Brower v. New York Central & H.R.R. – Case Brief
Brower v. New York Central & H.R.R., 91 N.J.L. 190, 103 A. 166 (N.J. 1918).
Facts: New York Central & H.R.R.’s (D) train hit Brower’s (P) wagon and harness. The accident killed P’s horse, destroyed his wagon, and spilled P’s goods onto the road. Third parties stole Brower’s goods while he was still disoriented from the collision. Brower sued New York Central for damages including recovery for the stolen goods. D denied liability for the stolen goods, asserting that third party intervention broke the chain of causation. The trial court ruled for P and D appealed.
Issue: Under what circumstances is a negligent party liable for the intervening acts of third parties?
Holding and Rule (Swayze): A negligent party is liable for the intervening acts of third parties if those acts should have been reasonably foreseen.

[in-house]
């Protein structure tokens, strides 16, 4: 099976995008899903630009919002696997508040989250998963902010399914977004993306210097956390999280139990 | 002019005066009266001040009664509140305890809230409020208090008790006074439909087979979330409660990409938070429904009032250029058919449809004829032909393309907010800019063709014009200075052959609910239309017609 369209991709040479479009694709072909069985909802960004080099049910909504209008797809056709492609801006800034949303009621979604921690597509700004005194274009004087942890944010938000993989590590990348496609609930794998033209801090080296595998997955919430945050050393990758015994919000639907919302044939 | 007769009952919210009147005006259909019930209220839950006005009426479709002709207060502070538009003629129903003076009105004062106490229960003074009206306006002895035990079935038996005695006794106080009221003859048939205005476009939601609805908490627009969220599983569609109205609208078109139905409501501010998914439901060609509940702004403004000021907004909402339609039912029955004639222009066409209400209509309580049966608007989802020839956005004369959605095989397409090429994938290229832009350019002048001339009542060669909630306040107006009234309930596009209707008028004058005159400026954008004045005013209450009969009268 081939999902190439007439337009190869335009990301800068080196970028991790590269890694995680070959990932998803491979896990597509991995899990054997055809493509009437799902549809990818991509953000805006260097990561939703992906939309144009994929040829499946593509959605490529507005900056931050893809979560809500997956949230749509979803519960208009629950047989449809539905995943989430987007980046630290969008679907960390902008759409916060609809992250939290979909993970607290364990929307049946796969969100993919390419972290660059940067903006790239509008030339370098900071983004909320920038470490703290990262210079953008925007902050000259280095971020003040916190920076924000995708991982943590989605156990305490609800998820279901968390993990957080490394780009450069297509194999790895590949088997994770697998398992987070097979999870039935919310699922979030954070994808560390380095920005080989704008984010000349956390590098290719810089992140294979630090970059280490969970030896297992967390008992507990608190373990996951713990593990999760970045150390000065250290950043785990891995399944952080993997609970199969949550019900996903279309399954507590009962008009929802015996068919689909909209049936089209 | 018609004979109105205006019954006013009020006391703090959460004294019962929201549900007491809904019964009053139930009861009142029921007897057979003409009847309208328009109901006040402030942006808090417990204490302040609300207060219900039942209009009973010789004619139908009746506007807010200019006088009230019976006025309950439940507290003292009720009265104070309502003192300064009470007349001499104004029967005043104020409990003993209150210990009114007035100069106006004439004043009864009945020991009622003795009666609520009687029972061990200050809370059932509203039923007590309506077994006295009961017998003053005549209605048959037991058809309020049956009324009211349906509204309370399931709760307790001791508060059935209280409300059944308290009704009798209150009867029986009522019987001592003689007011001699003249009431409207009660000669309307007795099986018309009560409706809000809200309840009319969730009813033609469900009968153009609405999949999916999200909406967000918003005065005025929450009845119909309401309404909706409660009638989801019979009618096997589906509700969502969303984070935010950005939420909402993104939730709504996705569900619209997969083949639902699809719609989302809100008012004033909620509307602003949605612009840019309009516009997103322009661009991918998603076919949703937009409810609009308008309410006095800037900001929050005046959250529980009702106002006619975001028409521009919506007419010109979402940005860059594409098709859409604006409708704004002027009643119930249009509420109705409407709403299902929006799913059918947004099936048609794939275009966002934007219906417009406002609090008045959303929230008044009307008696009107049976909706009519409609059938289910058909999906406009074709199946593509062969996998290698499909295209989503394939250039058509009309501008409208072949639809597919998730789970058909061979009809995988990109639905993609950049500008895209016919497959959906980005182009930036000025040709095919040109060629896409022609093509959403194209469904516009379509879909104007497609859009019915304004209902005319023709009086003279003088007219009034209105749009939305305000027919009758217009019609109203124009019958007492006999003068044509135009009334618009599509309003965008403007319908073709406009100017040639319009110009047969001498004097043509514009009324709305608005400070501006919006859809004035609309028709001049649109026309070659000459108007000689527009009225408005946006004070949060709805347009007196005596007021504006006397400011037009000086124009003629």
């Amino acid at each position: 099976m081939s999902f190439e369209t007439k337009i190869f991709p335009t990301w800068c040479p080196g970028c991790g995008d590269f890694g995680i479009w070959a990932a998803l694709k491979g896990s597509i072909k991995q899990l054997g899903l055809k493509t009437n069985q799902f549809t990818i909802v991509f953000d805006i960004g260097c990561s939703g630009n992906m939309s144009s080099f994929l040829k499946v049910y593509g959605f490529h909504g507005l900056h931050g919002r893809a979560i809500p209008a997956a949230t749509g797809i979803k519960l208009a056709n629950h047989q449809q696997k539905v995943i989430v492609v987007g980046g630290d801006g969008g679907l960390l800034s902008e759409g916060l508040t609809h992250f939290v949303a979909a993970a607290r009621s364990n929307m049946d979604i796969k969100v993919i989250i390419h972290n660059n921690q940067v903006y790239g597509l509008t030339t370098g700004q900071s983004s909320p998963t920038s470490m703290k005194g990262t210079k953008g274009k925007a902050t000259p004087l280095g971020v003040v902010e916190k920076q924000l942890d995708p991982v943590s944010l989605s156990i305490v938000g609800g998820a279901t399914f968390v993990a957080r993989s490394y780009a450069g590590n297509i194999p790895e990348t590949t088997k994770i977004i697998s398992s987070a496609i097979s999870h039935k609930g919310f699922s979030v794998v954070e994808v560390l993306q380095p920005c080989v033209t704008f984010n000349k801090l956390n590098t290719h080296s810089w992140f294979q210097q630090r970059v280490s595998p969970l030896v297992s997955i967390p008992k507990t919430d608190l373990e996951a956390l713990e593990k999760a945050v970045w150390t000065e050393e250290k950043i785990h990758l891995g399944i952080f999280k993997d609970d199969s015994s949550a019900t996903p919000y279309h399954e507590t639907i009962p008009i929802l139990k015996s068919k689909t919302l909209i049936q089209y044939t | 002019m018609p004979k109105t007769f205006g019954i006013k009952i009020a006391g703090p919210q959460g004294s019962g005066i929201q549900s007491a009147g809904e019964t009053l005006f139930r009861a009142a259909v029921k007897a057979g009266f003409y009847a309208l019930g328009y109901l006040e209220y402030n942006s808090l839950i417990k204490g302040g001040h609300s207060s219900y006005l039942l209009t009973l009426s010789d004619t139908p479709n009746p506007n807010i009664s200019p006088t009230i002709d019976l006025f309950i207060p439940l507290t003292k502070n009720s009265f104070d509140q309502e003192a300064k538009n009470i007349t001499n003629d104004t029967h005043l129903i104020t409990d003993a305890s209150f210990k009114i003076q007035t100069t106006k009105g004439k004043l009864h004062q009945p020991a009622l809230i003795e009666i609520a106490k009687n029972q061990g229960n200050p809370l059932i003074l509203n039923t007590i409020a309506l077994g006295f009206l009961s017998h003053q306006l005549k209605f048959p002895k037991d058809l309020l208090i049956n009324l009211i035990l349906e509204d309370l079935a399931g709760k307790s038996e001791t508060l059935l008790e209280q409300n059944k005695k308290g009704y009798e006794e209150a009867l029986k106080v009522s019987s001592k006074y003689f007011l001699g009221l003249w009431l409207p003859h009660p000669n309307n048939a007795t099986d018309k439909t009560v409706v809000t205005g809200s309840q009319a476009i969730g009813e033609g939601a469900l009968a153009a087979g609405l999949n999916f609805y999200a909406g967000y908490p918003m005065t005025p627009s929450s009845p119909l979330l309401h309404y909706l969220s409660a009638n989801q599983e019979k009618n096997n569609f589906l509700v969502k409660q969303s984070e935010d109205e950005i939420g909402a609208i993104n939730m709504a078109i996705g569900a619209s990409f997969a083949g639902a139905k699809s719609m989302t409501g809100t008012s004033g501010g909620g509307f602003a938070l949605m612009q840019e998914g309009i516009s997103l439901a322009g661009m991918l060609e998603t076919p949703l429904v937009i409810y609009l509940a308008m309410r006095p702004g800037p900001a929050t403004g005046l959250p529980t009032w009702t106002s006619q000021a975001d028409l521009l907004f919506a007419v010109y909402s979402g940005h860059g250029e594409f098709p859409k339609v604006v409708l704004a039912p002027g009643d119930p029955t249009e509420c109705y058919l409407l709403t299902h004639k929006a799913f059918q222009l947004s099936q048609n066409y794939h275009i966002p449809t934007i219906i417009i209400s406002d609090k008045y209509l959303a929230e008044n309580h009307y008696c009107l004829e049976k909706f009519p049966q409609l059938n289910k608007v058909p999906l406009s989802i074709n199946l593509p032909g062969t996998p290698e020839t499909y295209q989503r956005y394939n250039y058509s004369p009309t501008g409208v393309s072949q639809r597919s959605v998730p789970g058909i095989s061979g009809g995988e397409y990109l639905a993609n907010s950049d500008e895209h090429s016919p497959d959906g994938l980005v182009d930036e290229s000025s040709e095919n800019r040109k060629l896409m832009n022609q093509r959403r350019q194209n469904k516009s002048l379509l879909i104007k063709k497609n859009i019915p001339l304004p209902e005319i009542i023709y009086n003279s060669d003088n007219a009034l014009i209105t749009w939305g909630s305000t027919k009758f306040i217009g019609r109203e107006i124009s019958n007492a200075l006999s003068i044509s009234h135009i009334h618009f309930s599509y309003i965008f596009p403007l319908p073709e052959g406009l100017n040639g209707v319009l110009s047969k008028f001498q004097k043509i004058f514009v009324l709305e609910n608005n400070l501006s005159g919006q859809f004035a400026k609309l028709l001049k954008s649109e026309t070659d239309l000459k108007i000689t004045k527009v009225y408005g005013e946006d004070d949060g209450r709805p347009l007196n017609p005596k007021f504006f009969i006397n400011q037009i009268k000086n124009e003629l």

The railroad usually had two detectives guarding its train. D clearly realized that theft was a foreseeable and probable event. The court held that the stealing was a direct result of D’s negligence. The act of a third party will not affect the original negligence of the first wrongdoer if the act should have been foreseen by D.
Disposition: Affirmed, for P.
Dissent (Garrison, J.): There must be unbroken continuity for an act to be the proximate cause.